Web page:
The Real You

—video transcript—

A long while back at the church that my husband and I attend, they had a “take a prayer, leave a prayer” tree out in the lobby. So, as we were leaving services one Sunday, I took a prayer to see how I could lift somebody up in prayer
That little prayer just stuck with me. I still have it. I keep it in the car, and I look at it every now and then, and it really calibrates me and helps me as I create content to share with you. The prayer said,
“Who do you want me to be?”

I could almost picture a face—the exact person who might be asking that question. Our church has a certain demographic, so I’m picturing late 20-something or early 30 -omething woman who is just searching, searching. And, if I’m completely honest, my reaction to that question, that prayer, “who do you want me to be?— It made me sad because I just wanted to look at that person and say,
“You are you. Be you!”

Yes, we have an identity in our faith. You are certainly a child of God, but you are unique. And just be you! Turn that energy into excavating the realness of yourself versus clamoring and grasping for someone else’s or some entity’s definition of who you are. Be YOU.

This has come to mind today. It comes to mind fairly often, because I think it’s a very vital and wonderful quest to become our truest selves. I’ve got to read this quote to you. I come back to it every now and then, and I’ve actually purchased greeting cards that say this. It was written by Emily McDowell, and I love it. Here we go.

“Finding yourself is not really how it works. You aren’t a $10 bill in last winter’s coat pocket. You are also not lost. Your true self is right there, buried under cultural conditioning, other people’s opinions, and inaccurate conclusions you drew as a kid that became your beliefs about who you are. Finding yourself is actually returning to yourself, an unlearning, an excavation ,remembering who you were before the world got its hands on you.”

Again, that’s from Emily McDowell, and if you google that, you’ll find her website. I think it’s Em and friends, and if you want to purchase items with that quote on it, you certainly can and support her very thoughtful, creative business.

Remembering who you were before the world got its hands on you. This is just a running theme in my life. And I have recently created blogcasts that touch very much on this topic about “who says,”—why do we do certain things? Things that are culturally accepted or socially deemed normal beliefs that we were born into family dynamics and standards that just by proximity, we accepted it as our own, and then at some point never questioned and just integrated them into how we operate in everyday life. And maybe those things are not really, truly you.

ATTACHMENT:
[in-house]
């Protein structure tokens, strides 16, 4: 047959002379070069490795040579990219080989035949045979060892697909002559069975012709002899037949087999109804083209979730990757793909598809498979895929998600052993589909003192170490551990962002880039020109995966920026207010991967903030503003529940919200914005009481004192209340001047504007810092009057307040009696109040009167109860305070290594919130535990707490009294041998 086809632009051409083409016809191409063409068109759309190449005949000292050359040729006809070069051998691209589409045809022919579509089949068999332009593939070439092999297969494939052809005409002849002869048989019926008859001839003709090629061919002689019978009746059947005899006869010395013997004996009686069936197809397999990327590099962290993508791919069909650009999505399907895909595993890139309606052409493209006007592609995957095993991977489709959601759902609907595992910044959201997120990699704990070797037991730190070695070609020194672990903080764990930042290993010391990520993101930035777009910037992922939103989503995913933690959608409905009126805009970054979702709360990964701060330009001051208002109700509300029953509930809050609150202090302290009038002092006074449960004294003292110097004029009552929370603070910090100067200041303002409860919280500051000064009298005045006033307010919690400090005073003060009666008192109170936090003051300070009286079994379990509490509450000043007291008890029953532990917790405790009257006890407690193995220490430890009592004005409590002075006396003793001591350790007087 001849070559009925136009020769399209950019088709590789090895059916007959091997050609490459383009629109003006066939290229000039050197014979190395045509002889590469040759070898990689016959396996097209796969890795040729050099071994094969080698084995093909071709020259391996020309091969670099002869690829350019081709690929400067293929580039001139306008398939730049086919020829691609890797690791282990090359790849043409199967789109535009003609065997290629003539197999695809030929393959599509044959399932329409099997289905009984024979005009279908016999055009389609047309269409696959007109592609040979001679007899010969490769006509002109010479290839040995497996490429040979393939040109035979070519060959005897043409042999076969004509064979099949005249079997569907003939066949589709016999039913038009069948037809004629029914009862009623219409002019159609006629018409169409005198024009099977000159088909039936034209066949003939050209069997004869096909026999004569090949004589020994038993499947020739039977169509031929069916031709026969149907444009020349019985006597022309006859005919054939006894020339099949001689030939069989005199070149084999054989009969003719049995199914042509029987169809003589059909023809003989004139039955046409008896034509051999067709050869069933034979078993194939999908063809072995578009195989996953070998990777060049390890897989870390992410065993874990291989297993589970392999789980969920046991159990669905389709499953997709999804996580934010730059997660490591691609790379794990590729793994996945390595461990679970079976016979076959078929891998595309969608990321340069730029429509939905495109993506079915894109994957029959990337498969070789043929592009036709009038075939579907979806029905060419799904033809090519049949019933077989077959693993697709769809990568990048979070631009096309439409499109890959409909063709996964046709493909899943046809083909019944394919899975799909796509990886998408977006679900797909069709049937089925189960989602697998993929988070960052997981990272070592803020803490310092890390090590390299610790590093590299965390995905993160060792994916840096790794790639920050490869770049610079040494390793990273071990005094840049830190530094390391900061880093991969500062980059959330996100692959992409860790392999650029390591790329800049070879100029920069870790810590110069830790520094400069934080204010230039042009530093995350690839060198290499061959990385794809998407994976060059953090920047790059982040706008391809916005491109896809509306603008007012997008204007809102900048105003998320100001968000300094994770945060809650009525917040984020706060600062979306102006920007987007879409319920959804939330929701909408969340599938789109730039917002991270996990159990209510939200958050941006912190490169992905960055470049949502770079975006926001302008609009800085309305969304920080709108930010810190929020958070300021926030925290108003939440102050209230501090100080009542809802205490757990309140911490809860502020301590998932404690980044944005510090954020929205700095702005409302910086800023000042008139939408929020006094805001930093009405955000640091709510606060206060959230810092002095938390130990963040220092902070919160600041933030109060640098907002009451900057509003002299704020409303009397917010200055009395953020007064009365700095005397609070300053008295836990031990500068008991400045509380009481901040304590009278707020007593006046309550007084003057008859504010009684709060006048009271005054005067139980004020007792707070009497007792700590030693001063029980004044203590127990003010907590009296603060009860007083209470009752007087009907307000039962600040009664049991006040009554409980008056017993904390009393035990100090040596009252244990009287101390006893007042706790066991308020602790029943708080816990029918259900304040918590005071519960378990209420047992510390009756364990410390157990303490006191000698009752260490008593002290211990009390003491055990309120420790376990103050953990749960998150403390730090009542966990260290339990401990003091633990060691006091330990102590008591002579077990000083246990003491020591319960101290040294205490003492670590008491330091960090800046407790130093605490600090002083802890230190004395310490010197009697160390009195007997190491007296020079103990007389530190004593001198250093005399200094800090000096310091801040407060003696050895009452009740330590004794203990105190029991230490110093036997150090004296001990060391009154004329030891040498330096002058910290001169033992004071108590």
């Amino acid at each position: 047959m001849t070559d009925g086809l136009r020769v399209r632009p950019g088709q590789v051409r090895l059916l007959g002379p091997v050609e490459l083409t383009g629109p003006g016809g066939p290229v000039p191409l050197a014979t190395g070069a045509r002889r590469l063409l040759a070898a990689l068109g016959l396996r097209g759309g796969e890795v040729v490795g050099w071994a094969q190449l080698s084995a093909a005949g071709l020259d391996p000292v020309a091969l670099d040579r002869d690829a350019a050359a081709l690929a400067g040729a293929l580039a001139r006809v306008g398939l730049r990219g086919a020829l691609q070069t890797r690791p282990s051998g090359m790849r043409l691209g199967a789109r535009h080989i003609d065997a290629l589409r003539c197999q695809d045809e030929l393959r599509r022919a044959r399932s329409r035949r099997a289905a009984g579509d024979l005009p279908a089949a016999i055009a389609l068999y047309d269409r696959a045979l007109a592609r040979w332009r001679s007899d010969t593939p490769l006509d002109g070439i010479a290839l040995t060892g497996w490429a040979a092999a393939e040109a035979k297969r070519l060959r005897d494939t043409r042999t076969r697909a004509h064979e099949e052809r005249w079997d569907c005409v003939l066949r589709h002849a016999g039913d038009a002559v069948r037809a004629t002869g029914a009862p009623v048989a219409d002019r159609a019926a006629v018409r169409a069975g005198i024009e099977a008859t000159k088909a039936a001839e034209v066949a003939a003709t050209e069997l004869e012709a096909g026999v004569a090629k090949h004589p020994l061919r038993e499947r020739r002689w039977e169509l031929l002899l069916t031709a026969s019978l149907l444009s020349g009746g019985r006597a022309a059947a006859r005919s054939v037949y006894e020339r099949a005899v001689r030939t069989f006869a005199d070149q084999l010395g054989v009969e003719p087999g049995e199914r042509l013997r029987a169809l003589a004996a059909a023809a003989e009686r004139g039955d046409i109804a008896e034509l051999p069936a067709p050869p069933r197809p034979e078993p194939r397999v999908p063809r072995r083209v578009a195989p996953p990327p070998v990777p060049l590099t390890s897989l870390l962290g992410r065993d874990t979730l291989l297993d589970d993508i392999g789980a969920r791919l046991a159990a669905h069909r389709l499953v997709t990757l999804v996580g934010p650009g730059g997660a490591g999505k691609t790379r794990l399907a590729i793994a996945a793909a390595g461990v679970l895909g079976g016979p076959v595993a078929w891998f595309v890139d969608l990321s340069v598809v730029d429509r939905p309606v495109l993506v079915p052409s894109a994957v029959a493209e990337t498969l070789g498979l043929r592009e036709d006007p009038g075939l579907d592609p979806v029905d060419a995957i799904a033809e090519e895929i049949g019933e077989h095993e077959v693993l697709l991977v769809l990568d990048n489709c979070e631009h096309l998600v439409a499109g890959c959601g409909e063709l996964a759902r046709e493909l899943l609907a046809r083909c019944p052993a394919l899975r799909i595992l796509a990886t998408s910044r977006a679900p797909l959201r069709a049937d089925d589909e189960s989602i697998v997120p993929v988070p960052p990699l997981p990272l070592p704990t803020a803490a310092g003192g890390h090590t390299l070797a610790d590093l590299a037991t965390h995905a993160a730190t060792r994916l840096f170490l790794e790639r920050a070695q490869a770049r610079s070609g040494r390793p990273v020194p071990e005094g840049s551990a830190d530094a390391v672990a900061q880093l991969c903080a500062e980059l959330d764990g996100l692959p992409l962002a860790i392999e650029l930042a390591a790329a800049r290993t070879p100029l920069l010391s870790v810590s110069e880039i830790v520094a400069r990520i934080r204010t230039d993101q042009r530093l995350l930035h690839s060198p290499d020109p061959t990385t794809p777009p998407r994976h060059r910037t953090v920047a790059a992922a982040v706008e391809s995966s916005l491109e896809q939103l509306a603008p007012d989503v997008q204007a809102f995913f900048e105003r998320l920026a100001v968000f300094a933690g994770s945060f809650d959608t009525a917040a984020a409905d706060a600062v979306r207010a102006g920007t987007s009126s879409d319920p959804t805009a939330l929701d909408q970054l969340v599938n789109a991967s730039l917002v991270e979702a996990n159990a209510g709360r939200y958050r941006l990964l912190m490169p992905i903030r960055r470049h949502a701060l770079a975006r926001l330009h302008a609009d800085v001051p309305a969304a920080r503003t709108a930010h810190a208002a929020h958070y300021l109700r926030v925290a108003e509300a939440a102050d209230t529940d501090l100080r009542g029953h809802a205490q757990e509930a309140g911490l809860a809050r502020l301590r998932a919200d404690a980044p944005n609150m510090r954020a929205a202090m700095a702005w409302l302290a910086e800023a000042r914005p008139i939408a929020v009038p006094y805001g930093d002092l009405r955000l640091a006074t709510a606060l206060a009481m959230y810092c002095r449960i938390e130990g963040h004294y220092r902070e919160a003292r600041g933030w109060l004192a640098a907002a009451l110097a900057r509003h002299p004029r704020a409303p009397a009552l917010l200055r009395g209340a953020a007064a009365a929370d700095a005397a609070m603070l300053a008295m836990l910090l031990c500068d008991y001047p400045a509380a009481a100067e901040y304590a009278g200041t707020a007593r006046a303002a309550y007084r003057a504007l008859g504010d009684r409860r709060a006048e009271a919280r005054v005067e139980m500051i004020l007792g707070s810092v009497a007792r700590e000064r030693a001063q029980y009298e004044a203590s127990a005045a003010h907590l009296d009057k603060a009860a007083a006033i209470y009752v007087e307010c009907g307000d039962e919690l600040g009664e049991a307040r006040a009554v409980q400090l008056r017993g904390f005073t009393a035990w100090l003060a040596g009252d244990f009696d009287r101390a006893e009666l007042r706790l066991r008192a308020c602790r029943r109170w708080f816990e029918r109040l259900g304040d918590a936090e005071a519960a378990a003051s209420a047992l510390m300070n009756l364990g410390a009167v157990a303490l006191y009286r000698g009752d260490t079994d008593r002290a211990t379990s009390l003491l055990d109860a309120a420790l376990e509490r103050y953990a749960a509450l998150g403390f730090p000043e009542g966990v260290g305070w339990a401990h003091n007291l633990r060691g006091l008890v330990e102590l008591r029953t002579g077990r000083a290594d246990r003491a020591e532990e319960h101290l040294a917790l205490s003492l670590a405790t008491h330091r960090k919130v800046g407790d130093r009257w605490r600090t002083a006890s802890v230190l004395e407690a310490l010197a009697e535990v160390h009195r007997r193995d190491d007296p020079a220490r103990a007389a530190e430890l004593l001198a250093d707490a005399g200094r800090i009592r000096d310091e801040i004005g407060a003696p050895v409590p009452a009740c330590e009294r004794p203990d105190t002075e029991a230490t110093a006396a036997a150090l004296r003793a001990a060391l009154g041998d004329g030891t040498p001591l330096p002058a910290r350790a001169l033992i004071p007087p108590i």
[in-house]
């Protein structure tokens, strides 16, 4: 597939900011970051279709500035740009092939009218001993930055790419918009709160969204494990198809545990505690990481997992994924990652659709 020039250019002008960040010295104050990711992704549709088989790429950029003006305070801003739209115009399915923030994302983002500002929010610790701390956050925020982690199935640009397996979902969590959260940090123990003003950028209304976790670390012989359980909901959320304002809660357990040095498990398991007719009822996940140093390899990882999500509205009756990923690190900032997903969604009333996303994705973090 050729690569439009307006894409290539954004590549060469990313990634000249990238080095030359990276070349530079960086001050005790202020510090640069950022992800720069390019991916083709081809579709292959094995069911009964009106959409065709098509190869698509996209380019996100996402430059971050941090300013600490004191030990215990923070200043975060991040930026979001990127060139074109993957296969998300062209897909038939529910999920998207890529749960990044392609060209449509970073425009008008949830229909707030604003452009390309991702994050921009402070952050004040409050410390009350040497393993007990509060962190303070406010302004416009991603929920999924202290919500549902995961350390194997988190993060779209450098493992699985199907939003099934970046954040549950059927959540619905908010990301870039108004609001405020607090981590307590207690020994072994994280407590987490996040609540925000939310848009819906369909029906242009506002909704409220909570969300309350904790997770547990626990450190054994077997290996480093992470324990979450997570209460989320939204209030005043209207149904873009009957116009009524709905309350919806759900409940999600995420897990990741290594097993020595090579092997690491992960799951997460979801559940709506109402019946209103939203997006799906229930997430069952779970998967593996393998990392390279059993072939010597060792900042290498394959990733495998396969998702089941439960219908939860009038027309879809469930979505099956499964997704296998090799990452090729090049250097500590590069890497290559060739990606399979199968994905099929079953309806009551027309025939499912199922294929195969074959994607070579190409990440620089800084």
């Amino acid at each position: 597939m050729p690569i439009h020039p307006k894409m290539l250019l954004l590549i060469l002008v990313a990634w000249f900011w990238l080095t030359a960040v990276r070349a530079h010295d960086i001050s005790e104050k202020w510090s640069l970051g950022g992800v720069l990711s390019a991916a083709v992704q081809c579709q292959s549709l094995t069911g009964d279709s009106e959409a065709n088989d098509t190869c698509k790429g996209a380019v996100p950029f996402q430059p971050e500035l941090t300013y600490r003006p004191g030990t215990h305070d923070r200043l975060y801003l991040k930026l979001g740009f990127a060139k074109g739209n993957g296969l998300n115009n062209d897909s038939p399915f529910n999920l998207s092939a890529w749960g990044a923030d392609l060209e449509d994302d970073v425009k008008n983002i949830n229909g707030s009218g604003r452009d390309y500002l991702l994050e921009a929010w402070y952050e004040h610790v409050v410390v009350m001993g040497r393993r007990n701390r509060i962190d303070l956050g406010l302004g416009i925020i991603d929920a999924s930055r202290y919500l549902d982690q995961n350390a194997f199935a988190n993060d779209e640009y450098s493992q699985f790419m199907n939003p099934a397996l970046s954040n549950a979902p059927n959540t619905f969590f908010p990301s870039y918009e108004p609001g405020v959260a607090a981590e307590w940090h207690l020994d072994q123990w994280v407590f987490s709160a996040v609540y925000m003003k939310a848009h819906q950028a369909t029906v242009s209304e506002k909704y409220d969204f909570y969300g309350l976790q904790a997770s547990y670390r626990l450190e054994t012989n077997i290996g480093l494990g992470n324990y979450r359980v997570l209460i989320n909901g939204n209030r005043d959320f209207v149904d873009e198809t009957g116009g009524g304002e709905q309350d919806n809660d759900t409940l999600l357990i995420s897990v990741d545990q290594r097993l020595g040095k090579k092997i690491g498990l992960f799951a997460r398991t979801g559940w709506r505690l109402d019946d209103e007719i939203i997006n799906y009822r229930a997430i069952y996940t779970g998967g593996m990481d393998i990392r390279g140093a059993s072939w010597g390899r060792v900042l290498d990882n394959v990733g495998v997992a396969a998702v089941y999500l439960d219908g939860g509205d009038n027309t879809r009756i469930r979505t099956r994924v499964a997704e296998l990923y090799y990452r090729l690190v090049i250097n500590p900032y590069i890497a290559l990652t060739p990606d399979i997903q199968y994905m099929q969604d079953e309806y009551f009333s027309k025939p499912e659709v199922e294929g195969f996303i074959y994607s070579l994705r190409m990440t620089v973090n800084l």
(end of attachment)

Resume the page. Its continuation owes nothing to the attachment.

That excavation can help unearth the truest you, which leads to the most beautiful and abundant way to live.

This very morning, as the Emily McDowell quote came to mind, I was scrolling social media and there was a really cool post where the lady invited you to take a screenshot ‘cause it was a video in which phrases were rapidly, rapidly going across the screen and whatever your screenshot capture was from that post was your thought for the day. And I kinda sorta loved it ‘cause I played along and the screen capture I I got was “today. I am myself.” I was like, “oh, this is so on theme; this is where I’m at.”

The more I create here on this website that I’ve started and in the content that I’m bringing you, I’m really unearthing my truest self. everything I’m bringing you is very sincere and thoughtful, and I seek for it to be purely motivated. It’s a challenge in this crazy world, but that’s my goal. Everything I create, every post I put on social media, every blogcast, I’m excavating down to what is the core that’s most important to me, that’s so important to me that I want to share it with you.

Today. I am myself. I love the thought of what if we all sought to be our most true, authentic selves?
Like give it six weeks just to be fully you; be so honest, it’s a little scary, and see what becomes of it. Not clamoring to be a standard that someone else set, not clamoring to please people in our lives, even if we really care about those people, but getting to the true core of you—doing what’s best for the real you.
Imagine what could come from that.

The beauty of that is there such abundance and generosity that can be generated when you whittle down to that true you, the you before the world got its hands on you.

I just wanted to share these thoughts today because I want the real me to connect with the real you, the undiluted versions of us.

Thanks for being here!

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